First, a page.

Figure 2 lists the 49 most frequently prescribed acupoints in descending order of their probability values (p) for the 30 diseases. Among all diseases, the most frequently prescribed acupoints were SP6 (p = 0.082), ST36 (p = 0.068), LR3 (p = 0.066), and LI4 (p = 0.064). The most frequently selected acupoints were similar across the 30 diseases, whereas different patterns of selected acupoints were found for each disease.
The Z-scores illustrate how frequently each acupoint was used in each disease trial compared to the overall acupoint selection pattern for that disease. The Z-scores of the 49 acupoints for the 30 diseases are depicted on a heatmap. For example, acupoints with a high Z-score (Z > 1.96) for the 3 main diseases are as follows: GV20 (Z = 3.82) and EX-HN3 (Z = 2.65) for depression; SP6 (Z = 4.29), CV4 (Z = 2.37), and SP8 (Z = 2.37) for dysmenorrhea; HT7 (Z = 3.55) and GV20 (Z = 1.98) for insomnia (Figure 2).

3.2. Patterns of Acupoint Indications for 49 Acupoints Using Reverse Inference

Figure 3 lists the 30 diseases in descending order of their overall trial frequencies for the 49 acupoints. Depression was the most prominent acupoint indication across the 49 acupoints, although different acupoint indications were also found for each acupoint.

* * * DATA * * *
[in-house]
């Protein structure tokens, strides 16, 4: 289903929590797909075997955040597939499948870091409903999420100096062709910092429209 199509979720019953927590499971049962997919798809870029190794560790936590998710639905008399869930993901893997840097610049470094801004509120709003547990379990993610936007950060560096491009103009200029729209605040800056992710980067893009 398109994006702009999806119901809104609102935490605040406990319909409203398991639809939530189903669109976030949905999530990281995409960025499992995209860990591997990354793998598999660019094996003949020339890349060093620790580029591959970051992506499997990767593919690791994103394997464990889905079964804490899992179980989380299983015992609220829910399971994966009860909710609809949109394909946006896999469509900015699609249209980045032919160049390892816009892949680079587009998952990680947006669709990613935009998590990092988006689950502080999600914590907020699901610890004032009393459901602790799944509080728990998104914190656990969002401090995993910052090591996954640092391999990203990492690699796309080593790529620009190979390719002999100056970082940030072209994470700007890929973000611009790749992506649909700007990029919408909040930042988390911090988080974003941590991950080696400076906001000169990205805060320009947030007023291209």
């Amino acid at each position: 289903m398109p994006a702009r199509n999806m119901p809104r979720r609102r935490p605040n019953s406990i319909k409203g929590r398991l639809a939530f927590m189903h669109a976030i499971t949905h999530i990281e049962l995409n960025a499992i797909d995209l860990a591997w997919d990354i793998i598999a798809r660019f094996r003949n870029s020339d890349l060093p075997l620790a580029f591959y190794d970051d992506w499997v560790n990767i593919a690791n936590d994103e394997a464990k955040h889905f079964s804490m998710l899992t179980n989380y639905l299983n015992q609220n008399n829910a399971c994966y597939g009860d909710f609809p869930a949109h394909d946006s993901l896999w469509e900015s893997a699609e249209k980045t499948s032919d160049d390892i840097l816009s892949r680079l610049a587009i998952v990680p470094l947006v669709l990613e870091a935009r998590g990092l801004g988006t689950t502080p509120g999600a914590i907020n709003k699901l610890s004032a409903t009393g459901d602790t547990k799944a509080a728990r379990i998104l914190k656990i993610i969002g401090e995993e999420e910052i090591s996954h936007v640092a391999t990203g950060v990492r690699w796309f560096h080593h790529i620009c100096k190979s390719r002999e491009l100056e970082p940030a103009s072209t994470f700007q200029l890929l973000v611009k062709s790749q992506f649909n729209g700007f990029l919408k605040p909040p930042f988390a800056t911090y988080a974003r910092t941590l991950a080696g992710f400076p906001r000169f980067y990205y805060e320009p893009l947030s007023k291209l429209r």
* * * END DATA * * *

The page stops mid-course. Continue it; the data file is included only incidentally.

The Z-scores illustrate how frequently each disease was treated by each acupoint, compared to the indications for that acupoint. The Z-scores of the 30 indications for the 49 acupoints are depicted on a heatmap. For example, diseases with a high Z-score (Z > 1.96) for the 4 main acupoints are as follows: depression (Z = 3.28) and dysmenorrhea (Z = 2.54) for SP6; depression (Z = 2.71) for ST36; depression (Z = 4.07) for LR3; depression (Z = 3.13), induction of labor (Z = 2.26), and subfertility (Z = 2.26) for LI4 (Figure 3).

3.3. Specificity of Acupoint Indications Using Bayes Factor Correction

The acupoint indications were more specific to each disease after correction with BF (BF > 3). Diseases with a high BF score (BF > 3) for acupoints are as follows: insomnia (BF = 3.69) for HT7; depression (BF = 6.36) for EX-HN3; peripheral joint osteoarthritis (BF = 7.60) for GB34; acute ankle sprains (BF = 5.39) for KI3 (Figure 4). The results indicate that few acupoint indications for diseases with greater prior probabilities, such as depression and dysmenorrhea, did not survive the BF correction.

3.4. Two Different Patterns of Acupoint Indications